Phillies catcher J.T. Realmuto pumps his fist as J.D. Davis...

Phillies catcher J.T. Realmuto pumps his fist as J.D. Davis strikeout to end the game as the Phillies defeated the Mets at Citizens Bank Park on Saturday in Philadelphia. Credit: Getty Images/Rich Schultz

If this isn’t Panic City, the Mets can see it from here. And the weekend stopover at Citizens Bank Park is definitely on the way.

Because the only thing worse than losing a pair of games to the Phillies with first place on the line is how the Mets ultimately went down in Saturday’s 5-3 loss. Crickets for eight innings, then a late flourish of hope — including three consecutive homers — finally squashed by a pair of strikeouts.

Long on drama, short on runs. Consider that a working epitaph for the Mets’ 2021 season, with the reminder that they still have seven weeks to rewrite the ending.

But judging by their recent play on this road trip to nowhere, it’s getting easier to envision the worst-case scenarios. Tylor Megill, once a feel-good story to this season, retired nine straight and 12 of 13 before his fifth inning exploded in a fireball of homers by Brad Miller and Odubel Herrera (three-run shot). The Mets’ rotation, a first-half strength, has a 5.31 ERA since the All-Star break and the starters are 4-18 in the last 50 games.

As for Jacob deGrom? He left the team this weekend to tend to a personal matter, but because the ace remains in shutdown mode, the time away really has no effect on his tentatively projected September return. Francisco Lindor (strained oblique) couldn’t provide any clarity about rejoining the lineup when he spoke before Saturday’s game, although I’d take the over at this rate.

It’s getting more difficult to find any shreds of optimism among these Mets, who have old pal Zack Wheeler waiting for them in Sunday’s finale and MLB’s second-toughest schedule (by winning percentage) looming after this sobering Philly visit. In case you’re wondering, the Phillies, who have won seven straight for the first time since 2012, have the easiest.

Maybe you could point to Michael Conforto, Jonathan Villar and James McCann terrifying Joe Girardi with those three consecutive homers as a sign of life, but all those fireworks really accomplished was narrowing the deficit. The Mets even got Pete Alonso and J.D. Davis to take turns at the plate as the go-ahead run, only to have both strike out to end the game — on six straight fastballs from Ian Kennedy.


Who knew the trick to triggering their offense would be making sure the bases are empty? They dropped to .161 (9-for-56) with runners in scoring position over the last six games of this road trip while stranding 58 on base, so after 90 consecutive days in first place, the Mets also were in danger of dropping to third until Atlanta allowed the Nationals to score three runs in the ninth Saturday night.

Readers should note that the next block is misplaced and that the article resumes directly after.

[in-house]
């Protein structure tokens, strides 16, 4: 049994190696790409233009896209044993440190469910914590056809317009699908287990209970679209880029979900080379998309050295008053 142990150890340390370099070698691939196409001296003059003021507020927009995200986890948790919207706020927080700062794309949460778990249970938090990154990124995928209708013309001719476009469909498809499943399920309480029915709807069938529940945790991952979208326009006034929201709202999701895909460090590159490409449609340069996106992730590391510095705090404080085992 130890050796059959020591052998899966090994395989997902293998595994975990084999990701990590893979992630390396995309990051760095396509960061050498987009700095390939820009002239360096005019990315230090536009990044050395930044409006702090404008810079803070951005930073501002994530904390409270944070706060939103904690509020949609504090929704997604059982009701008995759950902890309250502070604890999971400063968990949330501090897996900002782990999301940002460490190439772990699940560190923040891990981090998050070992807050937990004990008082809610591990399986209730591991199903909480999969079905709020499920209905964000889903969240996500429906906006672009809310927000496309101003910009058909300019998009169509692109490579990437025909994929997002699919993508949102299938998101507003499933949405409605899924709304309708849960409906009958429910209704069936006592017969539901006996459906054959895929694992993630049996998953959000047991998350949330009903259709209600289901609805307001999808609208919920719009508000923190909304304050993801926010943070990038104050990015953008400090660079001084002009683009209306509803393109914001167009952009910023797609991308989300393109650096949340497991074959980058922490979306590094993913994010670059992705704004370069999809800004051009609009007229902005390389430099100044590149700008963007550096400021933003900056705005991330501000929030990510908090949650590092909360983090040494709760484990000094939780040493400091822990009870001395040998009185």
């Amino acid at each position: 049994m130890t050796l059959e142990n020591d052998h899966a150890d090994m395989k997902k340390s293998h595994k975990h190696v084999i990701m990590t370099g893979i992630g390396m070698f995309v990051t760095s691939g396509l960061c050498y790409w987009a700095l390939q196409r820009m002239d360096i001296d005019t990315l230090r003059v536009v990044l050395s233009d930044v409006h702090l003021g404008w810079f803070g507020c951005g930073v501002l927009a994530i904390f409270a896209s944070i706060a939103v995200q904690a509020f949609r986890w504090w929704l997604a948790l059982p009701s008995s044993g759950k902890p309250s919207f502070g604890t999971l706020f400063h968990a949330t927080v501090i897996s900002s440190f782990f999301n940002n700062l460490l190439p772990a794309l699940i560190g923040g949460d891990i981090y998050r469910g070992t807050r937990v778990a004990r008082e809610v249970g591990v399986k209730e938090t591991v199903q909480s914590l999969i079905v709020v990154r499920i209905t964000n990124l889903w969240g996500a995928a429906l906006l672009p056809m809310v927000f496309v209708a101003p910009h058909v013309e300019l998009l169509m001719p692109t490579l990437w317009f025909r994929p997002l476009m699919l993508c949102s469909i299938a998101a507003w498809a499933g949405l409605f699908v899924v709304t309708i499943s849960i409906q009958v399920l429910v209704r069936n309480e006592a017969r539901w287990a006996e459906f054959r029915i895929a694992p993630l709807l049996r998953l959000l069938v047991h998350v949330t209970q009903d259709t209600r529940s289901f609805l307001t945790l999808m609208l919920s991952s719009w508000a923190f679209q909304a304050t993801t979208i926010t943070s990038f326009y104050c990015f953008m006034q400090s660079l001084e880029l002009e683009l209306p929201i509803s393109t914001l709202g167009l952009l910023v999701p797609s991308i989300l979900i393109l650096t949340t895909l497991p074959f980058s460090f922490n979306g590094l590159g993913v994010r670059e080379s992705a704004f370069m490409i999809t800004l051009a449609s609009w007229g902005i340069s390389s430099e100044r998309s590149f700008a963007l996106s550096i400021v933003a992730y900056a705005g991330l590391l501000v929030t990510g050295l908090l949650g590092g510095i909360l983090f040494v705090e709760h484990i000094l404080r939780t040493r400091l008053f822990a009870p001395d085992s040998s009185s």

"It’s easy to make excuses," McCann said. "But at the end of the day, you just have to own it. We haven’t been coming through in big spots as a team."

After the Mets’ eighth loss in 10 games, Luis Rojas shrugged off a question about his job security, but it’s fair to ask, considering some of Saturday’s head-scratching decisions. If the Mets keep sinking and owner Steve Cohen starts getting itchy for a scapegoat, Rojas is a convenient one.

"My focus will always be on the team," Rojas said. "We gotta win games. And if my focus isn’t there, I’m disrespecting everybody that’s wearing this uniform. That’s it. There’s nothing more than that."

There’s only so many ways for the Mets to say they’re struggling on offense. But eventually, you run out of words. And all those other words? They stopped having any meaning for the Mets a while back.

Which is why we can circle Saturday as the breaking point, when the Mets not only gave up spewing their misplaced optimism but drastically altered their lineup against closer-turned-starter Ranger Suarez — making only his second start this season — in a move that reeked of desperation.

We’re not going to hang these decisions on Rojas, because it’s been clear that the lineup is a collaborative effort between the manager and the front office.

But it was Rojas who had to explain the lineup before Saturday’s game, and the strategy to sit three of the team’s lefthanded-hitting starters — Conforto, Dominic Smith and Jeff McNeil — sounded questionable at best.

Conforto? Fine. He’s been playing himself into a platoon arrangement, but Smith’s reverse splits made him one of the team’s best hitters against lefties (.327 batting average) and McNeil supposedly took Thursday off specifically to play all three of these games.

"It’s this particular lefty," Rojas said, referring to Suarez as if he were Randy Johnson.

If the Mets were capable of scoring more than two runs a game and hadn’t just lost their grip on first place the previous night, Rojas wouldn’t be freaking out in the middle of this pivotal series. And he was rewarded by that lineup producing zero hits against Suarez in 2 2⁄3 innings and failing to capitalize on three walks.

"There has to be a sense of urgency," McCann said. "But there’s a difference between a sense of urgency and panic . . . We can’t get caught up in the negativity."

When things go this bad this fast, sometimes you don’t have a choice.

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